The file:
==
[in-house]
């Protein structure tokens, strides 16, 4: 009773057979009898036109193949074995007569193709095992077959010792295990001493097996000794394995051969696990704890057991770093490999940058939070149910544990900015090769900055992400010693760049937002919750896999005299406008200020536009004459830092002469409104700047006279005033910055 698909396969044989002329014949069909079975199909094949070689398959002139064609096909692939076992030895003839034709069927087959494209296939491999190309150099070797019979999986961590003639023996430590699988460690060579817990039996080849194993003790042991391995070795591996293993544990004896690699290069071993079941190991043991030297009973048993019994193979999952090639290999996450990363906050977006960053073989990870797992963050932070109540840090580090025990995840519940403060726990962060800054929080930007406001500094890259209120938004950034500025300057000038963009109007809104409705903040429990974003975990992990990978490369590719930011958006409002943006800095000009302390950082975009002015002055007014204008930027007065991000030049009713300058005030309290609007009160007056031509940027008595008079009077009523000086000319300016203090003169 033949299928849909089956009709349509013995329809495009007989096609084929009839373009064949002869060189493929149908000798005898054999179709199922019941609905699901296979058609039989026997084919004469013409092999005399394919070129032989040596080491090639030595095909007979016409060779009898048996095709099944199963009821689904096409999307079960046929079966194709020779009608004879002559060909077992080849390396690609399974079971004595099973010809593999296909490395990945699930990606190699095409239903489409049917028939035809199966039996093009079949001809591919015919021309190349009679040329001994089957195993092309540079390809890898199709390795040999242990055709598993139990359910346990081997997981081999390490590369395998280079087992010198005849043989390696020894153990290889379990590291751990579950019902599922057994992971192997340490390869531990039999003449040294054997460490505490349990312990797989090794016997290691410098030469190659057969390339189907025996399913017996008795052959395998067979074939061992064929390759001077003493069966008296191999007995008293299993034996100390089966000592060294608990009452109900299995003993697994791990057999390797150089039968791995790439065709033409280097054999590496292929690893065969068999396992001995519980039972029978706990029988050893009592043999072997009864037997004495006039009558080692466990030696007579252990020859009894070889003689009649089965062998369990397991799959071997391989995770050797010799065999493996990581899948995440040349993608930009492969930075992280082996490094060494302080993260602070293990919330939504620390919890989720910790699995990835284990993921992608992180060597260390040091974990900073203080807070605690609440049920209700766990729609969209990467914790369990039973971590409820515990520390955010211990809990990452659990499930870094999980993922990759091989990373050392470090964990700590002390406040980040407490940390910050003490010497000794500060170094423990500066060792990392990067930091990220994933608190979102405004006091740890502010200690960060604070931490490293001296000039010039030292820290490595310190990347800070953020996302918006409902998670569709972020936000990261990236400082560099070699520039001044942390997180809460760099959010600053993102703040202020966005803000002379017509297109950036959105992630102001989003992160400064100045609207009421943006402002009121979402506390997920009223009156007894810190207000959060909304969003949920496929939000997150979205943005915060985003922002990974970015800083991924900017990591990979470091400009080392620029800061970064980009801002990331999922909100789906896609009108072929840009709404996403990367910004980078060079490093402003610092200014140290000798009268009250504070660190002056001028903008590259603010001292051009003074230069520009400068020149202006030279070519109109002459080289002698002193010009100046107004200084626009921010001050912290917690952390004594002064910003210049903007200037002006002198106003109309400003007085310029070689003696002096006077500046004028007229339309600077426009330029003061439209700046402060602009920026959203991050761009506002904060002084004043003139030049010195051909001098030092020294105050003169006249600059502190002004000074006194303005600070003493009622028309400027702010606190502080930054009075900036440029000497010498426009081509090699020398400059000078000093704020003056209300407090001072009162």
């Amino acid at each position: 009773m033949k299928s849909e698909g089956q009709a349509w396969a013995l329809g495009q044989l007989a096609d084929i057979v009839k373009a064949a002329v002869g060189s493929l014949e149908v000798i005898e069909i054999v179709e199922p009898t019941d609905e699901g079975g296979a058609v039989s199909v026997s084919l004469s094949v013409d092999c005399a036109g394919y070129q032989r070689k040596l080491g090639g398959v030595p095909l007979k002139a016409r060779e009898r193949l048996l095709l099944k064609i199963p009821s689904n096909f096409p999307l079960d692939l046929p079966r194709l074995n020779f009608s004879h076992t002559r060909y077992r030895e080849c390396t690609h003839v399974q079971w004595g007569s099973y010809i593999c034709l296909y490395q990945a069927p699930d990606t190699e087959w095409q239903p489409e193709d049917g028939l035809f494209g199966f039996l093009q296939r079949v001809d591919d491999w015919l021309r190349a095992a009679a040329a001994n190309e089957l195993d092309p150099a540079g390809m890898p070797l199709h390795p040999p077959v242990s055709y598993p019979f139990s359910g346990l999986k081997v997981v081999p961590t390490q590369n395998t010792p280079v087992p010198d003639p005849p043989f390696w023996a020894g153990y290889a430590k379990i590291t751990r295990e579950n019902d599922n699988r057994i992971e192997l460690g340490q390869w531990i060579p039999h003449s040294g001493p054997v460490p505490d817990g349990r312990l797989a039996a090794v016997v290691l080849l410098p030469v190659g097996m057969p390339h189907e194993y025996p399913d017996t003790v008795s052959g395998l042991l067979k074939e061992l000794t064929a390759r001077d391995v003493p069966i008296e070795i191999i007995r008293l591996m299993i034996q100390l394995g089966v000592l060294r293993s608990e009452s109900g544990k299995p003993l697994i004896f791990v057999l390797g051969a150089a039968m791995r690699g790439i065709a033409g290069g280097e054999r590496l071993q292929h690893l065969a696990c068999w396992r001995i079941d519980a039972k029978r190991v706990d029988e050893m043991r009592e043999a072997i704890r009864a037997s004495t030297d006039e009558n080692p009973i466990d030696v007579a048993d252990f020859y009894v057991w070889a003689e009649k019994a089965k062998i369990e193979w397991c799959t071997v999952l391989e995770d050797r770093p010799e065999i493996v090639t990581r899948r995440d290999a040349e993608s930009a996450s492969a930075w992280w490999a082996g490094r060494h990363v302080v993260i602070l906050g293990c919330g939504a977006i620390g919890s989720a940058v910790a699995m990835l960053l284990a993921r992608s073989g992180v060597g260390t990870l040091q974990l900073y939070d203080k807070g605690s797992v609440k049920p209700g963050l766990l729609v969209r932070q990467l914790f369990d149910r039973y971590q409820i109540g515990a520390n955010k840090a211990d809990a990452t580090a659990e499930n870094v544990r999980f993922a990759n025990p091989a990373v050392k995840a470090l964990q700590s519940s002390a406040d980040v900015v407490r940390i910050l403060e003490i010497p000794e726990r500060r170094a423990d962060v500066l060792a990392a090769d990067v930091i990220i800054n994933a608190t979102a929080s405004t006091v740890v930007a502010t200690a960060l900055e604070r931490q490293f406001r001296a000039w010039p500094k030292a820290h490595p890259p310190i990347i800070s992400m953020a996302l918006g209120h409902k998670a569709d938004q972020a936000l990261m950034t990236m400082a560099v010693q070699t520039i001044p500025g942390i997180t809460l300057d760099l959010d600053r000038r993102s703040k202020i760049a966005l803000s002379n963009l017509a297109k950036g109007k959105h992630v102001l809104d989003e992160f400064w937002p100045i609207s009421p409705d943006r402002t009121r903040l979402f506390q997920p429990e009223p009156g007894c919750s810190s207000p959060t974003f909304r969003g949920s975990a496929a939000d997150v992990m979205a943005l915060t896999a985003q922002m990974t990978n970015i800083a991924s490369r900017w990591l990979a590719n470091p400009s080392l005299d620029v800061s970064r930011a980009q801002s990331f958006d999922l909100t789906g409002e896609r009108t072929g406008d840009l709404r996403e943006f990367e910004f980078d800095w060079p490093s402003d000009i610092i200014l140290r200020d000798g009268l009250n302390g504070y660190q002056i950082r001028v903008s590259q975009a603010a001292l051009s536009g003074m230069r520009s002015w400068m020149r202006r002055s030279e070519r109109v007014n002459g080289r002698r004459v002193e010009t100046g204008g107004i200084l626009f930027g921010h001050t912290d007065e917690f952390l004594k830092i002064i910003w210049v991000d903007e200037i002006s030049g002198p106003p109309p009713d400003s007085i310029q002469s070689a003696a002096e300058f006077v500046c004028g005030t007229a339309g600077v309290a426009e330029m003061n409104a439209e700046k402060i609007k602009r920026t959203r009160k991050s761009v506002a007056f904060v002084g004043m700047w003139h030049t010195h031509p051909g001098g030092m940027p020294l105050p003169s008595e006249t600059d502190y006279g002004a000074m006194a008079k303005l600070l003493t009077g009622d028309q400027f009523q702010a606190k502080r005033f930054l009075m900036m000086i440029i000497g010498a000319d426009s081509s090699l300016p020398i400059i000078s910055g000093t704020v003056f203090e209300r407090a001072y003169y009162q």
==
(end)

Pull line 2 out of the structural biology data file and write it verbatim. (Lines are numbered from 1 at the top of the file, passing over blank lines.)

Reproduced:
């Protein structure tokens, strides 16, 4: 009773057979009898036109193949074995007569193709095992077959010792295990001493097996000794394995051969696990704890057991770093490999940058939070149910544990900015090769900055992400010693760049937002919750896999005299406008200020536009004459830092002469409104700047006279005033910055 698909396969044989002329014949069909079975199909094949070689398959002139064609096909692939076992030895003839034709069927087959494209296939491999190309150099070797019979999986961590003639023996430590699988460690060579817990039996080849194993003790042991391995070795591996293993544990004896690699290069071993079941190991043991030297009973048993019994193979999952090639290999996450990363906050977006960053073989990870797992963050932070109540840090580090025990995840519940403060726990962060800054929080930007406001500094890259209120938004950034500025300057000038963009109007809104409705903040429990974003975990992990990978490369590719930011958006409002943006800095000009302390950082975009002015002055007014204008930027007065991000030049009713300058005030309290609007009160007056031509940027008595008079009077009523000086000319300016203090003169 033949299928849909089956009709349509013995329809495009007989096609084929009839373009064949002869060189493929149908000798005898054999179709199922019941609905699901296979058609039989026997084919004469013409092999005399394919070129032989040596080491090639030595095909007979016409060779009898048996095709099944199963009821689904096409999307079960046929079966194709020779009608004879002559060909077992080849390396690609399974079971004595099973010809593999296909490395990945699930990606190699095409239903489409049917028939035809199966039996093009079949001809591919015919021309190349009679040329001994089957195993092309540079390809890898199709390795040999242990055709598993139990359910346990081997997981081999390490590369395998280079087992010198005849043989390696020894153990290889379990590291751990579950019902599922057994992971192997340490390869531990039999003449040294054997460490505490349990312990797989090794016997290691410098030469190659057969390339189907025996399913017996008795052959395998067979074939061992064929390759001077003493069966008296191999007995008293299993034996100390089966000592060294608990009452109900299995003993697994791990057999390797150089039968791995790439065709033409280097054999590496292929690893065969068999396992001995519980039972029978706990029988050893009592043999072997009864037997004495006039009558080692466990030696007579252990020859009894070889003689009649089965062998369990397991799959071997391989995770050797010799065999493996990581899948995440040349993608930009492969930075992280082996490094060494302080993260602070293990919330939504620390919890989720910790699995990835284990993921992608992180060597260390040091974990900073203080807070605690609440049920209700766990729609969209990467914790369990039973971590409820515990520390955010211990809990990452659990499930870094999980993922990759091989990373050392470090964990700590002390406040980040407490940390910050003490010497000794500060170094423990500066060792990392990067930091990220994933608190979102405004006091740890502010200690960060604070931490490293001296000039010039030292820290490595310190990347800070953020996302918006409902998670569709972020936000990261990236400082560099070699520039001044942390997180809460760099959010600053993102703040202020966005803000002379017509297109950036959105992630102001989003992160400064100045609207009421943006402002009121979402506390997920009223009156007894810190207000959060909304969003949920496929939000997150979205943005915060985003922002990974970015800083991924900017990591990979470091400009080392620029800061970064980009801002990331999922909100789906896609009108072929840009709404996403990367910004980078060079490093402003610092200014140290000798009268009250504070660190002056001028903008590259603010001292051009003074230069520009400068020149202006030279070519109109002459080289002698002193010009100046107004200084626009921010001050912290917690952390004594002064910003210049903007200037002006002198106003109309400003007085310029070689003696002096006077500046004028007229339309600077426009330029003061439209700046402060602009920026959203991050761009506002904060002084004043003139030049010195051909001098030092020294105050003169006249600059502190002004000074006194303005600070003493009622028309400027702010606190502080930054009075900036440029000497010498426009081509090699020398400059000078000093704020003056209300407090001072009162």